About the Siquliaq
The Research Vessel Sikuliaq will replace the more than 40-year old R/V Alpha Helix that is now retired and was owned by the National Science Foundation. The need for a more capable ship to operate in the coastal and open ocean waters of the Alaska region was first recognized by marine scientists in the U.S. in 1973. In 2001, Congress appropriated $1M for a design study. Sufficient ice strengthening will allow the Sikuliaq to work safely in moderate seasonal ice, operating over a longer period than formerly possible in the North Pacific Ocean, Gulf of Alaska, and the Bering, Chukchi, and Beaufort Seas. The design is based on science mission requirements developed by the University-National Oceanographic Laboratory System community.
Climate change (reflected by Arctic sea ice decreasing by approximately 9% per decade) and increased human use of the region will influence ocean circulation and ecosystem dynamics, impacting biological productivity, marine mammals and fish stocks.
This technologically advanced platform will allow up to 26 scientists and students, per cruise, to conduct multi-disciplinary studies on these complex issues, and facilitate broadband real-time virtual participation of classroom students in expeditions, including remotely operated underwater vehicles.
- Arctic Ocean influences on oceanic and atmospheric circulation: Decadal variations in sea ice cover have profound effects on climate, global warming and global ocean circulation.
- High productivity of Alaskan continental shelves: Effects of these processes on ecosystems and fisheries are not well understood.
- Marine geological studies: Arctic oceanic sediments can reveal the history of paleoclimates. Better understanding of sub-sea volcanic activity and natural seismicity can predict potentially devastating tsunamis and other hazards.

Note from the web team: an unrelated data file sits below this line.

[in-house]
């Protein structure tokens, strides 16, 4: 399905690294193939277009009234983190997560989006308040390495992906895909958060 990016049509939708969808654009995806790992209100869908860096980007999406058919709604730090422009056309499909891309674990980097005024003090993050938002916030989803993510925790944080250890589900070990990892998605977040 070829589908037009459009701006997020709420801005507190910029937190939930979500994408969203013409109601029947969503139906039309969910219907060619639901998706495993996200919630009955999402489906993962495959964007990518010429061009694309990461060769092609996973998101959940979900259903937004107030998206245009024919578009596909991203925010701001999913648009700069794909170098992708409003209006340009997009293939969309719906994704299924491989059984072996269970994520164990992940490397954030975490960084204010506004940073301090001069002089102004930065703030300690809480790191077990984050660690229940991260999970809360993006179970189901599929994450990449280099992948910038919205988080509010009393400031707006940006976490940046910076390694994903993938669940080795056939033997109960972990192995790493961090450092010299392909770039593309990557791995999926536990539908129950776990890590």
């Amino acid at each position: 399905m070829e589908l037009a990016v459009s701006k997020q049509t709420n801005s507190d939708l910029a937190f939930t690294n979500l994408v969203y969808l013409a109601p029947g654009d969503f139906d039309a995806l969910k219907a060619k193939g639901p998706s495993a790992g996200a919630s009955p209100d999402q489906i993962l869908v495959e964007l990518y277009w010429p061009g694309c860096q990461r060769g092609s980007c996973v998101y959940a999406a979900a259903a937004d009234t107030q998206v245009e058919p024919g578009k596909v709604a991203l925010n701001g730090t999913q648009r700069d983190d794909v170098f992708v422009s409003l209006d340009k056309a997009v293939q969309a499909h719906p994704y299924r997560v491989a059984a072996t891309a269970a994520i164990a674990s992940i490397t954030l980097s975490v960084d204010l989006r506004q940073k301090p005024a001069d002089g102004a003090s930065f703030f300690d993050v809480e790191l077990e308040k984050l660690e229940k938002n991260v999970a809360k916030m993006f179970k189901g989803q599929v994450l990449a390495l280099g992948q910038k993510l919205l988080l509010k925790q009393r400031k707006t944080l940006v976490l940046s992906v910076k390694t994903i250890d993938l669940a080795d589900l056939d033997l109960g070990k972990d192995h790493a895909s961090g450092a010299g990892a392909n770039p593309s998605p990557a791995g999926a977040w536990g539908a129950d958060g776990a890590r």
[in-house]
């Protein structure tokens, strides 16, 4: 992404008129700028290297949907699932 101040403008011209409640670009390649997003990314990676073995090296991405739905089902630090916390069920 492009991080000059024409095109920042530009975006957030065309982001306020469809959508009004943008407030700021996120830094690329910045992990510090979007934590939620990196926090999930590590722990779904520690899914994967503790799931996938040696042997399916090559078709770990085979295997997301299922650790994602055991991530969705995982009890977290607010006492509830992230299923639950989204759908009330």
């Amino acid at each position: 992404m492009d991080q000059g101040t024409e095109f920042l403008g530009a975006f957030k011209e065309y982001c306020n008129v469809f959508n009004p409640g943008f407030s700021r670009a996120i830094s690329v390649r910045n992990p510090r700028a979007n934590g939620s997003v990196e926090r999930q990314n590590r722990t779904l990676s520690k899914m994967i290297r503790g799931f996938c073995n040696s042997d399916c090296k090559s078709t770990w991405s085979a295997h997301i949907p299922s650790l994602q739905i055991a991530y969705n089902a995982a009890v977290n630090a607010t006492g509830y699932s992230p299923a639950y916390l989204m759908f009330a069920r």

- Increasing anthropogenic contaminants: Great potential for adverse environmental effects.
- Native subsistence users: Diversity and abundance of marine biota, including fish stocks, marine mammals and bird populations, will be critical to their traditional way of life.
- Modern suite of science winches suitable for 10,000m of cable including: deep-sea traction winch; CTD winch; and hydro winch.
- Flexible over-side handling equipment, including articulated stern A-frame.
- Full suite of modern deck cranes on Aft deck.
- Covered and heated equipment staging and deployment area (Baltic Room) featuring hydro-boom (Load Handling System).
- Accommodation for three ISO standard 20 foot science vans.
- Dynamic positioning capability.
- Two multi-beam sonars (Kongsberg midwater EM302 and shallow water EM710), which are protected by ice-capable acoustic windows.
- Acoustic Doppler current profilers, 75 kHz and 150 kHz. The Sikuliaq will be delivered with a transducer well that can accommodate a 38 kHz ADCP.
- Jumbo piston coring capability.
- Undulating towed vehicle (Triaxus) deployment capability.
- MOCNESS multiple net towing system.
- Precision vessel motion sensors.
- Ethernet based, fiber-optic Local Area Science Network (LAN).
- Modern vessel control system.
Planning efforts for an Alpha Helix replacement have been on-going for many years. The current design effort began in 2001 under the auspices of the University of Alaska Fairbanks and Woods Hole Oceanographic Institution Design Committee.